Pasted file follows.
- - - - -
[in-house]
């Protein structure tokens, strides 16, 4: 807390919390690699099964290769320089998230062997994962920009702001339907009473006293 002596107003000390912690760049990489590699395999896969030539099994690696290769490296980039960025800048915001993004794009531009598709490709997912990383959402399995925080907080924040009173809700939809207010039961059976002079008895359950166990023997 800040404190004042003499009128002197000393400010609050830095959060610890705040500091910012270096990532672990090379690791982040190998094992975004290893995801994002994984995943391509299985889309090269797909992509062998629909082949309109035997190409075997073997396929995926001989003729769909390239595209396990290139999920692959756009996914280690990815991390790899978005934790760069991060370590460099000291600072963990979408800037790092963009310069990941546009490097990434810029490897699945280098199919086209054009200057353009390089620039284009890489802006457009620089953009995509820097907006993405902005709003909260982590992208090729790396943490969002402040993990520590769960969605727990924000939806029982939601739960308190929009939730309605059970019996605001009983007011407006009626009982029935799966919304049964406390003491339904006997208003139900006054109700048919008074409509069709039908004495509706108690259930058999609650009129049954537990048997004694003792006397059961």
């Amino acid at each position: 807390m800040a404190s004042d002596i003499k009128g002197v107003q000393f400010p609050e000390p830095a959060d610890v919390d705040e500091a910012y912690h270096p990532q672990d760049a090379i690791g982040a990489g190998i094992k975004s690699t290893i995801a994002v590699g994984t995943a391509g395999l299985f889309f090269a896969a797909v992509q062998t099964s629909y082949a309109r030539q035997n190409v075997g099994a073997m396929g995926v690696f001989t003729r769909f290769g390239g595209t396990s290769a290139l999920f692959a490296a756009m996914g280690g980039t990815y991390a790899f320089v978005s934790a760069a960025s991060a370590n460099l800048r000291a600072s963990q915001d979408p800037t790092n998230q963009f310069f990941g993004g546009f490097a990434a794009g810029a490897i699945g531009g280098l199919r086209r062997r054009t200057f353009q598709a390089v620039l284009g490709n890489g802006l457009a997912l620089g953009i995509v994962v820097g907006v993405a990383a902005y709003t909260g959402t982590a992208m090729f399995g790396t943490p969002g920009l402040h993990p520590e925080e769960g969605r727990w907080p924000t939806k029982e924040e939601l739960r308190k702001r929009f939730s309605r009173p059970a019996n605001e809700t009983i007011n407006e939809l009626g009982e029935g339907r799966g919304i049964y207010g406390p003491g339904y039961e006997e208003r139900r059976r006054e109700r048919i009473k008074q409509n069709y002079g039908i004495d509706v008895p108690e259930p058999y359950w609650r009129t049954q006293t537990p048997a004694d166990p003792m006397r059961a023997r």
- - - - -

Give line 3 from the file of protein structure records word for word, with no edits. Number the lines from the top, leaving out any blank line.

């Amino acid at each position: 807390m800040a404190s004042d002596i003499k009128g002197v107003q000393f400010p609050e000390p830095a959060d610890v919390d705040e500091a910012y912690h270096p990532q672990d760049a090379i690791g982040a990489g190998i094992k975004s690699t290893i995801a994002v590699g994984t995943a391509g395999l299985f889309f090269a896969a797909v992509q062998t099964s629909y082949a309109r030539q035997n190409v075997g099994a073997m396929g995926v690696f001989t003729r769909f290769g390239g595209t396990s290769a290139l999920f692959a490296a756009m996914g280690g980039t990815y991390a790899f320089v978005s934790a760069a960025s991060a370590n460099l800048r000291a600072s963990q915001d979408p800037t790092n998230q963009f310069f990941g993004g546009f490097a990434a794009g810029a490897i699945g531009g280098l199919r086209r062997r054009t200057f353009q598709a390089v620039l284009g490709n890489g802006l457009a997912l620089g953009i995509v994962v820097g907006v993405a990383a902005y709003t909260g959402t982590a992208m090729f399995g790396t943490p969002g920009l402040h993990p520590e925080e769960g969605r727990w907080p924000t939806k029982e924040e939601l739960r308190k702001r929009f939730s309605r009173p059970a019996n605001e809700t009983i007011n407006e939809l009626g009982e029935g339907r799966g919304i049964y207010g406390p003491g339904y039961e006997e208003r139900r059976r006054e109700r048919i009473k008074q409509n069709y002079g039908i004495d509706v008895p108690e259930p058999y359950w609650r009129t049954q006293t537990p048997a004694d166990p003792m006397r059961a023997r």